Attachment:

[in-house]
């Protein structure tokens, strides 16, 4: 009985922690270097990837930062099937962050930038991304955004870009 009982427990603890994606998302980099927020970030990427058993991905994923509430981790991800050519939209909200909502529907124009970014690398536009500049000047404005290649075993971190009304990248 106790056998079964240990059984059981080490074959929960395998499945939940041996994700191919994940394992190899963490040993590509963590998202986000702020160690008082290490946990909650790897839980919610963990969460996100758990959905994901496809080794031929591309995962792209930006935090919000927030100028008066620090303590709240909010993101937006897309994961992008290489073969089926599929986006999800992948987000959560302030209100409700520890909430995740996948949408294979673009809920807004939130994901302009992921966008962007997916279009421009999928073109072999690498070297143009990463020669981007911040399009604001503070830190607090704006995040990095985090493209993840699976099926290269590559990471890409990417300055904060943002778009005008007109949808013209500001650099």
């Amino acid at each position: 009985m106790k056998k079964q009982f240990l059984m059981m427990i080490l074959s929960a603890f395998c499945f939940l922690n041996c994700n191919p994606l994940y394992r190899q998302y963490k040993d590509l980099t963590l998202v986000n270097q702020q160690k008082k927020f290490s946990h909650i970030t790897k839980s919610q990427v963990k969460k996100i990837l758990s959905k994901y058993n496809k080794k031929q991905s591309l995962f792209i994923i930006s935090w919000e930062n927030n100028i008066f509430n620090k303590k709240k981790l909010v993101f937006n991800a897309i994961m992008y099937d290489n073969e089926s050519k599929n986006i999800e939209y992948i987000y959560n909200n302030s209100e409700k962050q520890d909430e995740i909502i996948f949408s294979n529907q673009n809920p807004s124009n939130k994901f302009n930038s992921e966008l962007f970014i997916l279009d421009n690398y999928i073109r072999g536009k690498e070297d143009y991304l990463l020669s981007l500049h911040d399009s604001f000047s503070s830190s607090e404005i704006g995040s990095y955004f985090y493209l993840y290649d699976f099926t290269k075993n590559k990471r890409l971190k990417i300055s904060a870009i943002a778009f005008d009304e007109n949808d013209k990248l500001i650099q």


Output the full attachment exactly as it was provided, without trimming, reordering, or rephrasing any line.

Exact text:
[in-house]
């Protein structure tokens, strides 16, 4: 009985922690270097990837930062099937962050930038991304955004870009 009982427990603890994606998302980099927020970030990427058993991905994923509430981790991800050519939209909200909502529907124009970014690398536009500049000047404005290649075993971190009304990248 106790056998079964240990059984059981080490074959929960395998499945939940041996994700191919994940394992190899963490040993590509963590998202986000702020160690008082290490946990909650790897839980919610963990969460996100758990959905994901496809080794031929591309995962792209930006935090919000927030100028008066620090303590709240909010993101937006897309994961992008290489073969089926599929986006999800992948987000959560302030209100409700520890909430995740996948949408294979673009809920807004939130994901302009992921966008962007997916279009421009999928073109072999690498070297143009990463020669981007911040399009604001503070830190607090704006995040990095985090493209993840699976099926290269590559990471890409990417300055904060943002778009005008007109949808013209500001650099």
């Amino acid at each position: 009985m106790k056998k079964q009982f240990l059984m059981m427990i080490l074959s929960a603890f395998c499945f939940l922690n041996c994700n191919p994606l994940y394992r190899q998302y963490k040993d590509l980099t963590l998202v986000n270097q702020q160690k008082k927020f290490s946990h909650i970030t790897k839980s919610q990427v963990k969460k996100i990837l758990s959905k994901y058993n496809k080794k031929q991905s591309l995962f792209i994923i930006s935090w919000e930062n927030n100028i008066f509430n620090k303590k709240k981790l909010v993101f937006n991800a897309i994961m992008y099937d290489n073969e089926s050519k599929n986006i999800e939209y992948i987000y959560n909200n302030s209100e409700k962050q520890d909430e995740i909502i996948f949408s294979n529907q673009n809920p807004s124009n939130k994901f302009n930038s992921e966008l962007f970014i997916l279009d421009n690398y999928i073109r072999g536009k690498e070297d143009y991304l990463l020669s981007l500049h911040d399009s604001f000047s503070s830190s607090e404005i704006g995040s990095y955004f985090y493209l993840y290649d699976f099926t290269k075993n590559k990471r890409l971190k990417i300055s904060a870009i943002a778009f005008d009304e007109n949808d013209k990248l500001i650099q």